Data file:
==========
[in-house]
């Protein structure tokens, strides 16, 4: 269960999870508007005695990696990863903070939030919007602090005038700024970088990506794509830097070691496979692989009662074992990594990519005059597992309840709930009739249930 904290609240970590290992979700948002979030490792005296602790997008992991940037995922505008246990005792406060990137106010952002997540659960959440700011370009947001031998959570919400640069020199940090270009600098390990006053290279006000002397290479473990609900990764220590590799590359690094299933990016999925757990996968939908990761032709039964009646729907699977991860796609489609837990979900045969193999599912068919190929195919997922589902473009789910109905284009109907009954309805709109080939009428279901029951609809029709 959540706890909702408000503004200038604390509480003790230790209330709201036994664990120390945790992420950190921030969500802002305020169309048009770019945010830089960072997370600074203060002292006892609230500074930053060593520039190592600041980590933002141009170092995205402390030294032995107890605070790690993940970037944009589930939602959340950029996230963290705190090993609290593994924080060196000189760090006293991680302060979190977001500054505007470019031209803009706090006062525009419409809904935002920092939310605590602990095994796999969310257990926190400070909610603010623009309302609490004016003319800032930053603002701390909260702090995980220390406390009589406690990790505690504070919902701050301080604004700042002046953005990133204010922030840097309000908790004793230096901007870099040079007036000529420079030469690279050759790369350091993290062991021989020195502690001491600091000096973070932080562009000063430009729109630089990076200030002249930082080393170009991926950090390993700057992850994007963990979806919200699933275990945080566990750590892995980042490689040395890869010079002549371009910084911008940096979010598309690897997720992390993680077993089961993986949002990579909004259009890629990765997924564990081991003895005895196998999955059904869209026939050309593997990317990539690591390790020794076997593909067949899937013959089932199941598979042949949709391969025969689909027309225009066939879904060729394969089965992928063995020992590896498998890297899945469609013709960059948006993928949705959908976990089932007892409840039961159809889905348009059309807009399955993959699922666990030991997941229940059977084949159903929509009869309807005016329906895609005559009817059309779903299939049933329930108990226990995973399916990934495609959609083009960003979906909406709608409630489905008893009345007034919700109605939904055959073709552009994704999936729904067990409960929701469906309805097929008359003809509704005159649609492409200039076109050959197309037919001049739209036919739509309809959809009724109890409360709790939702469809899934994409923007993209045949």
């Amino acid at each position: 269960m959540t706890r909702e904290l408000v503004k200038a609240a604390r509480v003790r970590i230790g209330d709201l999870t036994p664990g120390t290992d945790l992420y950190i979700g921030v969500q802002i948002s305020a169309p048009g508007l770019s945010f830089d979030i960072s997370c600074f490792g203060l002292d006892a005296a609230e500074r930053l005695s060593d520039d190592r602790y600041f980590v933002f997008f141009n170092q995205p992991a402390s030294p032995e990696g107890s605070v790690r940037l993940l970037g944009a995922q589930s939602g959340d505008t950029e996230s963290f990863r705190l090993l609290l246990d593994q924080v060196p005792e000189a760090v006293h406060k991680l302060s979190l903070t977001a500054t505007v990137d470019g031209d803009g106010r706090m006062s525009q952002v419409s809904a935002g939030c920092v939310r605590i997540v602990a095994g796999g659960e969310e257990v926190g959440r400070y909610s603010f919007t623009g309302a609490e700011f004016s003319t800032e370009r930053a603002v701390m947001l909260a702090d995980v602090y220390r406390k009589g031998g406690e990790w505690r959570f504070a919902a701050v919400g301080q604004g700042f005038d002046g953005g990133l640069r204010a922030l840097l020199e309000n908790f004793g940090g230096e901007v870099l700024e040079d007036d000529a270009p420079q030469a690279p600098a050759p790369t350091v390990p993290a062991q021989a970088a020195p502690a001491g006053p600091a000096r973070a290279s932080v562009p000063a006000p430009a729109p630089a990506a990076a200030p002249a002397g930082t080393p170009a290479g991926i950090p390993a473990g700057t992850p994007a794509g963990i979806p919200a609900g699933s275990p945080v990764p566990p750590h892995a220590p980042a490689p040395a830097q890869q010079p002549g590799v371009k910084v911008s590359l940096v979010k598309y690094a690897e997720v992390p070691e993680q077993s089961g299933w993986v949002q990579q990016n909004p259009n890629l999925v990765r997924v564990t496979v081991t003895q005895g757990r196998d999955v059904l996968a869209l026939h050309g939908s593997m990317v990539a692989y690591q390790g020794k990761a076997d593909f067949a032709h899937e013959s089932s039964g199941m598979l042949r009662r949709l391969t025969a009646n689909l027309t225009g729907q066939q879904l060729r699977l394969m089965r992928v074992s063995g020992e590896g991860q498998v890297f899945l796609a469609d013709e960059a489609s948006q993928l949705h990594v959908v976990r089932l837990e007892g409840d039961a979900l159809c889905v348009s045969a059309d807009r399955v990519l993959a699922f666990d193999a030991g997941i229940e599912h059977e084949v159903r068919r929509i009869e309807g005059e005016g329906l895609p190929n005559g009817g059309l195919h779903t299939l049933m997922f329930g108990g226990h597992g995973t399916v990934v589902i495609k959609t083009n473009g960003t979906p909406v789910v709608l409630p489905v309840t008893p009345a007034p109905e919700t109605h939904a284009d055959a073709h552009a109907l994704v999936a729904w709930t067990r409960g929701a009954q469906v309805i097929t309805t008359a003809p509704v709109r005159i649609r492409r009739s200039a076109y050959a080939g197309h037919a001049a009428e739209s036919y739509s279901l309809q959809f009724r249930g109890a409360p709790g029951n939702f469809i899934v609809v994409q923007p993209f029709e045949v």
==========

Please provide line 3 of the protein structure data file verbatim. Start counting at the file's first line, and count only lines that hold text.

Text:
């Amino acid at each position: 269960m959540t706890r909702e904290l408000v503004k200038a609240a604390r509480v003790r970590i230790g209330d709201l999870t036994p664990g120390t290992d945790l992420y950190i979700g921030v969500q802002i948002s305020a169309p048009g508007l770019s945010f830089d979030i960072s997370c600074f490792g203060l002292d006892a005296a609230e500074r930053l005695s060593d520039d190592r602790y600041f980590v933002f997008f141009n170092q995205p992991a402390s030294p032995e990696g107890s605070v790690r940037l993940l970037g944009a995922q589930s939602g959340d505008t950029e996230s963290f990863r705190l090993l609290l246990d593994q924080v060196p005792e000189a760090v006293h406060k991680l302060s979190l903070t977001a500054t505007v990137d470019g031209d803009g106010r706090m006062s525009q952002v419409s809904a935002g939030c920092v939310r605590i997540v602990a095994g796999g659960e969310e257990v926190g959440r400070y909610s603010f919007t623009g309302a609490e700011f004016s003319t800032e370009r930053a603002v701390m947001l909260a702090d995980v602090y220390r406390k009589g031998g406690e990790w505690r959570f504070a919902a701050v919400g301080q604004g700042f005038d002046g953005g990133l640069r204010a922030l840097l020199e309000n908790f004793g940090g230096e901007v870099l700024e040079d007036d000529a270009p420079q030469a690279p600098a050759p790369t350091v390990p993290a062991q021989a970088a020195p502690a001491g006053p600091a000096r973070a290279s932080v562009p000063a006000p430009a729109p630089a990506a990076a200030p002249a002397g930082t080393p170009a290479g991926i950090p390993a473990g700057t992850p994007a794509g963990i979806p919200a609900g699933s275990p945080v990764p566990p750590h892995a220590p980042a490689p040395a830097q890869q010079p002549g590799v371009k910084v911008s590359l940096v979010k598309y690094a690897e997720v992390p070691e993680q077993s089961g299933w993986v949002q990579q990016n909004p259009n890629l999925v990765r997924v564990t496979v081991t003895q005895g757990r196998d999955v059904l996968a869209l026939h050309g939908s593997m990317v990539a692989y690591q390790g020794k990761a076997d593909f067949a032709h899937e013959s089932s039964g199941m598979l042949r009662r949709l391969t025969a009646n689909l027309t225009g729907q066939q879904l060729r699977l394969m089965r992928v074992s063995g020992e590896g991860q498998v890297f899945l796609a469609d013709e960059a489609s948006q993928l949705h990594v959908v976990r089932l837990e007892g409840d039961a979900l159809c889905v348009s045969a059309d807009r399955v990519l993959a699922f666990d193999a030991g997941i229940e599912h059977e084949v159903r068919r929509i009869e309807g005059e005016g329906l895609p190929n005559g009817g059309l195919h779903t299939l049933m997922f329930g108990g226990h597992g995973t399916v990934v589902i495609k959609t083009n473009g960003t979906p909406v789910v709608l409630p489905v309840t008893p009345a007034p109905e919700t109605h939904a284009d055959a073709h552009a109907l994704v999936a729904w709930t067990r409960g929701a009954q469906v309805i097929t309805t008359a003809p509704v709109r005159i649609r492409r009739s200039a076109y050959a080939g197309h037919a001049a009428e739209s036919y739509s279901l309809q959809f009724r249930g109890a409360p709790g029951n939702f469809i899934v609809v994409q923007p993209f029709e045949v």